The IRS has long held that payments made under legislatively provided social benefit programs for the promotion of the general welfare are excludible from gross income. This general welfare doctrine applies only to government payments out of a welfare fund based on the recipients’ need and not as compensation for services. In Bailey, 88 TC 1293 (1987), acq. 1989-2 CB 1, payments made for the rehabilitation of the facade of property purchased from the Urban Redevelopment Authority of Pittsburgh under its facade grant program were excludible from gross income because the purchaser had no dominion over the facade and no control over the work performed, nor were any payments made to him.
Recent Government Grant Programs
One of the more typical recent government grant programs involves a state awarding matching grants to partnerships to provide funding to approved targeted industry-based businesses. The partnership will invest in a targeted start-up business, and the state will provide matching funds to increase the investment. The state’s matching funds are held in escrow until the state approves a targeted investment. Income earned on the escrowed funds is paid to a state-designated nonprofit entity. The partnership fully owns the invested funds only once the funds are invested in a targeted business. Returns on the investment from the matching funds are paid to the state-designated nonprofit entity.
Are State Funds Taxable to the Partnership?
It would appear that the escrowed funds are not taxable to the partnership. Under Glenshaw Glass, the partnership arguably does not have an undeniable accession to wealth, clearly realized, and over which the partnership has complete dominion. The partnership never had complete dominion of the escrowed funds. The state has to approve the investment of the escrowed funds. Once the investment is approved, the escrowed funds are turned over to the targeted business, which now has dominion over the funds. Any return on the investment does not inure to the partnership; rather, the return is paid to the state-designated nonprofit entity.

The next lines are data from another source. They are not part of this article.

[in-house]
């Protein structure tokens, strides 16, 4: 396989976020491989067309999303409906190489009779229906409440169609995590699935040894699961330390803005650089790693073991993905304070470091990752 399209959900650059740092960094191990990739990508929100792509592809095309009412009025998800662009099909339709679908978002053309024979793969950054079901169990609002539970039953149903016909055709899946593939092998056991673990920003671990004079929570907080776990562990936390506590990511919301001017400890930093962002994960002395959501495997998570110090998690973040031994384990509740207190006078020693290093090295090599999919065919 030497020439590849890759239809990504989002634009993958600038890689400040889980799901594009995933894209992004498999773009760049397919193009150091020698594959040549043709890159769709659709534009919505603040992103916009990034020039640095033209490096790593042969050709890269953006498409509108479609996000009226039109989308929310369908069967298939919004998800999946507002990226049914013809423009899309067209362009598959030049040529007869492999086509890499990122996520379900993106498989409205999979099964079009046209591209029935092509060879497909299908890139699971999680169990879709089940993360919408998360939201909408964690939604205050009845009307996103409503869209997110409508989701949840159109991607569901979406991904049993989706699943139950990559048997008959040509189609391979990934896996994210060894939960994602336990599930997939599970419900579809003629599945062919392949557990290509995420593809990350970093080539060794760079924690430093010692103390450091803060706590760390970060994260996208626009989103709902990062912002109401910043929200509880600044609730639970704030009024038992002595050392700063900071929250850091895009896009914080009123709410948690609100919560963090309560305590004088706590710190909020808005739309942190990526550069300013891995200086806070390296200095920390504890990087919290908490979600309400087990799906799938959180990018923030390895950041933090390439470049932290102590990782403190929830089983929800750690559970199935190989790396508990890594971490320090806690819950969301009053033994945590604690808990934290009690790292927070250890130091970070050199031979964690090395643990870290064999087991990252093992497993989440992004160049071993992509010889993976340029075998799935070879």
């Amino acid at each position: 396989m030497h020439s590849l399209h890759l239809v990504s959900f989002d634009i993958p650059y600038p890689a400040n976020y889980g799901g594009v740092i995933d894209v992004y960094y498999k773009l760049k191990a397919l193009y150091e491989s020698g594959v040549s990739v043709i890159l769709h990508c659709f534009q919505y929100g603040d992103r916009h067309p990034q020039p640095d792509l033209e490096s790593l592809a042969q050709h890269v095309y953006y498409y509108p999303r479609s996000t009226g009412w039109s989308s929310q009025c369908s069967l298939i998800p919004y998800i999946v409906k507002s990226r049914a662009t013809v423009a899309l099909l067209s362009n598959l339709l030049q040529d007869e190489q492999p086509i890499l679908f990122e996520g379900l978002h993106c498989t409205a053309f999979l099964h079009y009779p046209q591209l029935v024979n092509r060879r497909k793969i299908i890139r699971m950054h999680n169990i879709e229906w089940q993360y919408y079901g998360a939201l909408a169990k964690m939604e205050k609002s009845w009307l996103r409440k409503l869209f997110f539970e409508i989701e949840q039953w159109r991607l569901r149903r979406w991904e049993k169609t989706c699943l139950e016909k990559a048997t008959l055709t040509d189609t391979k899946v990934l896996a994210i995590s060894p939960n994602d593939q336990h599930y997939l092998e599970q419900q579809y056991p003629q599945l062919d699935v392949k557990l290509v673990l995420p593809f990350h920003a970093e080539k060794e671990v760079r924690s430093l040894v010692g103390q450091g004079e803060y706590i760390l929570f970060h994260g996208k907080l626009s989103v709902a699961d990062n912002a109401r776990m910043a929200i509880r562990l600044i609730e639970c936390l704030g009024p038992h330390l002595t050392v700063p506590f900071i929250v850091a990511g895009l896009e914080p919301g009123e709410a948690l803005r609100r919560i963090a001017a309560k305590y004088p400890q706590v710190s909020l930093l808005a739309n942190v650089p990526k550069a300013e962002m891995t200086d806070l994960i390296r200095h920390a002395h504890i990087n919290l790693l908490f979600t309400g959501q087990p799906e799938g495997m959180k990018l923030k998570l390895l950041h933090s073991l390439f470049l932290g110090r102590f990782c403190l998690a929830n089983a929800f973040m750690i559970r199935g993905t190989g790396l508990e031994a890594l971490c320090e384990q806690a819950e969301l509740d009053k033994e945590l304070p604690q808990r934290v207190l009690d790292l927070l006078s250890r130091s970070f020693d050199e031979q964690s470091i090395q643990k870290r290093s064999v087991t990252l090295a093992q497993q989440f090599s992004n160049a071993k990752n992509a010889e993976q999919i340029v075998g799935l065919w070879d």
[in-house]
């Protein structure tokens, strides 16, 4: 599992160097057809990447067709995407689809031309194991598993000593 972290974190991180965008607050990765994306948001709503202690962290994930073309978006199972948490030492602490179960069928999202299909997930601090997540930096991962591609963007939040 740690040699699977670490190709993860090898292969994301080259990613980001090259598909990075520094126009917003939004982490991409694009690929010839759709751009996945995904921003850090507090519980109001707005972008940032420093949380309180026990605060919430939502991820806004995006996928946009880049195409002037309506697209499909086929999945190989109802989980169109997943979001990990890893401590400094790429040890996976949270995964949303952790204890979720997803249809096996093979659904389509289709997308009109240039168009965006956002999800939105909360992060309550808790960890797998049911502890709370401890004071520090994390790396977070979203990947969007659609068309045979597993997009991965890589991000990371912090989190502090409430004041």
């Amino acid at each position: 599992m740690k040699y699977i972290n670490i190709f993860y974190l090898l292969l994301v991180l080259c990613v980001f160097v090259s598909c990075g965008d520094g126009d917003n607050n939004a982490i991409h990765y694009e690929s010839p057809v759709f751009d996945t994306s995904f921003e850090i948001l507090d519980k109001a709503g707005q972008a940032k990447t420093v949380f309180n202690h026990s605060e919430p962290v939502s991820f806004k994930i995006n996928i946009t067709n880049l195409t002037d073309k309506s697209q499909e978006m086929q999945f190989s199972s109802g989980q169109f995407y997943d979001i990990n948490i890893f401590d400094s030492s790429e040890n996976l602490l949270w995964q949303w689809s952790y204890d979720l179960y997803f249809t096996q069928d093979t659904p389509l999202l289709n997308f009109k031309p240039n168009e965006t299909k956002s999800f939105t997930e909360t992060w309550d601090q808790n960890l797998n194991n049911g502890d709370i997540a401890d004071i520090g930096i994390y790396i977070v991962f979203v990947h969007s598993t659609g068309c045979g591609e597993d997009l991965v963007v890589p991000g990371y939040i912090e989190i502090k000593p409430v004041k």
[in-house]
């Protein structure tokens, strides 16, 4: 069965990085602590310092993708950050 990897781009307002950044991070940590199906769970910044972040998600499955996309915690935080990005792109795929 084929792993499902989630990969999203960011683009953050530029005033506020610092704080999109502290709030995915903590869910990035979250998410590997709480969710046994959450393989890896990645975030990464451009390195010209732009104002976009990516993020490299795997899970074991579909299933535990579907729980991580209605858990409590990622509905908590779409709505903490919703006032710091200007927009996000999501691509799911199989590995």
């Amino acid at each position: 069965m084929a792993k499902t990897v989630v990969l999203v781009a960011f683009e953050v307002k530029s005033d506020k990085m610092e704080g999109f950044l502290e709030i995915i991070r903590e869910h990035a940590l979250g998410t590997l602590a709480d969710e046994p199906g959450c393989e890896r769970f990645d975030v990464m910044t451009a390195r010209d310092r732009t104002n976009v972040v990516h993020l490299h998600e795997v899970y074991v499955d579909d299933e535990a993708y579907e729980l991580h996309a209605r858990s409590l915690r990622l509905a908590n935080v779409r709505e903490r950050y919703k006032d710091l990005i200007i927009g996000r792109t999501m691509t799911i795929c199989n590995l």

Under the common law contribution to capital doctrine it would appear that the funds, if identified as gross income to the partnership, would be excludible from income as contributions to the capital of the partnership. In this scenario, the grant funds would be a permanent part of the partnership’s working capital; the funds would not be direct payments for services; the partnership bargains for participation in the grant program; the grant funds would provide benefit to the partnership in an amount commensurate with the value of the funds; and the grant funds would contribute to the production of additional income to the partnership.
Under the recently issued coordinated issue paper, it would appear that the partnership could argue that the grant funds are similar tax incentives provided by the state to the partnership to induce the partnership to invest in state-targeted businesses to aid state economic development. Under the coordinated issue paper, as under the Glenshaw Glass analysis, the grant funds are not income under Sec. 61.
Finally, since the partnership has no dominion or control over the matching funds and any income generated by the matching funds is not paid to the partnership, it would appear that the funds are not taxable income to the partnership under the general welfare doctrine.
State grant programs in which a nongovernmental entity directly partners with the state to spur economic development are generally not designed to enrich the nongovernmental entity. The form of entity and terms of the grant programs must be scrutinized to avoid the many tax potholes that can upset a smooth government economic development program.
Anthony S. Bakale is with Cohen & Company, Ltd. Baker Tilly International in Cleveland, OH
Unless otherwise noted, contributors are members of or associated with Baker Tilly International.
If you would like additional information about these items, contact Mr. Bakale at (216) 579-1040 or email@example.com.